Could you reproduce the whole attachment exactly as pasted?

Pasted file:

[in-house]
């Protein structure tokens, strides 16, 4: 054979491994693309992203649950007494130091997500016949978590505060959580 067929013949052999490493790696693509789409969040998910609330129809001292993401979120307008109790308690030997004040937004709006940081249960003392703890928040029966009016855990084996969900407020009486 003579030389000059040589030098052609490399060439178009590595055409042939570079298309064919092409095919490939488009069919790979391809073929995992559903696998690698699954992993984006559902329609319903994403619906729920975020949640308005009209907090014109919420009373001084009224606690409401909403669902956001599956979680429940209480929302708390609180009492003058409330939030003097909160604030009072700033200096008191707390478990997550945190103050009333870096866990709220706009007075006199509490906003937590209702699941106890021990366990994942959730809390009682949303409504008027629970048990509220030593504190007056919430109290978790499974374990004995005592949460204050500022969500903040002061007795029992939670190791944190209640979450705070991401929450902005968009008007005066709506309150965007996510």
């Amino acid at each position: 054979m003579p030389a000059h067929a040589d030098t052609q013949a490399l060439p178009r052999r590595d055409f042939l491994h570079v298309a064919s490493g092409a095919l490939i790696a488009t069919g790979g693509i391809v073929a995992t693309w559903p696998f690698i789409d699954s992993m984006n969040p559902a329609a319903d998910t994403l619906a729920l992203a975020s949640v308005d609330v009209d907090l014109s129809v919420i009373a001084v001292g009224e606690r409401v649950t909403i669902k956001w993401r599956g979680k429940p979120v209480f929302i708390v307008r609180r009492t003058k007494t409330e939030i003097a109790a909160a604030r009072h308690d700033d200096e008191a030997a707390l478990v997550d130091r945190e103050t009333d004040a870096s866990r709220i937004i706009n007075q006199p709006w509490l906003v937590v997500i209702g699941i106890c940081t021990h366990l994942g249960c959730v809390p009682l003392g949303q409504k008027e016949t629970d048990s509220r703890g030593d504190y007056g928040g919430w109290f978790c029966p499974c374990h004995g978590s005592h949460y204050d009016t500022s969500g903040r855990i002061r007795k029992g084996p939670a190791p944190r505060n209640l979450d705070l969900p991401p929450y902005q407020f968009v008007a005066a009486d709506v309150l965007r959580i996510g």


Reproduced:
[in-house]
């Protein structure tokens, strides 16, 4: 054979491994693309992203649950007494130091997500016949978590505060959580 067929013949052999490493790696693509789409969040998910609330129809001292993401979120307008109790308690030997004040937004709006940081249960003392703890928040029966009016855990084996969900407020009486 003579030389000059040589030098052609490399060439178009590595055409042939570079298309064919092409095919490939488009069919790979391809073929995992559903696998690698699954992993984006559902329609319903994403619906729920975020949640308005009209907090014109919420009373001084009224606690409401909403669902956001599956979680429940209480929302708390609180009492003058409330939030003097909160604030009072700033200096008191707390478990997550945190103050009333870096866990709220706009007075006199509490906003937590209702699941106890021990366990994942959730809390009682949303409504008027629970048990509220030593504190007056919430109290978790499974374990004995005592949460204050500022969500903040002061007795029992939670190791944190209640979450705070991401929450902005968009008007005066709506309150965007996510």
């Amino acid at each position: 054979m003579p030389a000059h067929a040589d030098t052609q013949a490399l060439p178009r052999r590595d055409f042939l491994h570079v298309a064919s490493g092409a095919l490939i790696a488009t069919g790979g693509i391809v073929a995992t693309w559903p696998f690698i789409d699954s992993m984006n969040p559902a329609a319903d998910t994403l619906a729920l992203a975020s949640v308005d609330v009209d907090l014109s129809v919420i009373a001084v001292g009224e606690r409401v649950t909403i669902k956001w993401r599956g979680k429940p979120v209480f929302i708390v307008r609180r009492t003058k007494t409330e939030i003097a109790a909160a604030r009072h308690d700033d200096e008191a030997a707390l478990v997550d130091r945190e103050t009333d004040a870096s866990r709220i937004i706009n007075q006199p709006w509490l906003v937590v997500i209702g699941i106890c940081t021990h366990l994942g249960c959730v809390p009682l003392g949303q409504k008027e016949t629970d048990s509220r703890g030593d504190y007056g928040g919430w109290f978790c029966p499974c374990h004995g978590s005592h949460y204050d009016t500022s969500g903040r855990i002061r007795k029992g084996p939670a190791p944190r505060n209640l979450d705070l969900p991401p929450y902005q407020f968009v008007a005066a009486d709506v309150l965007r959580i996510g």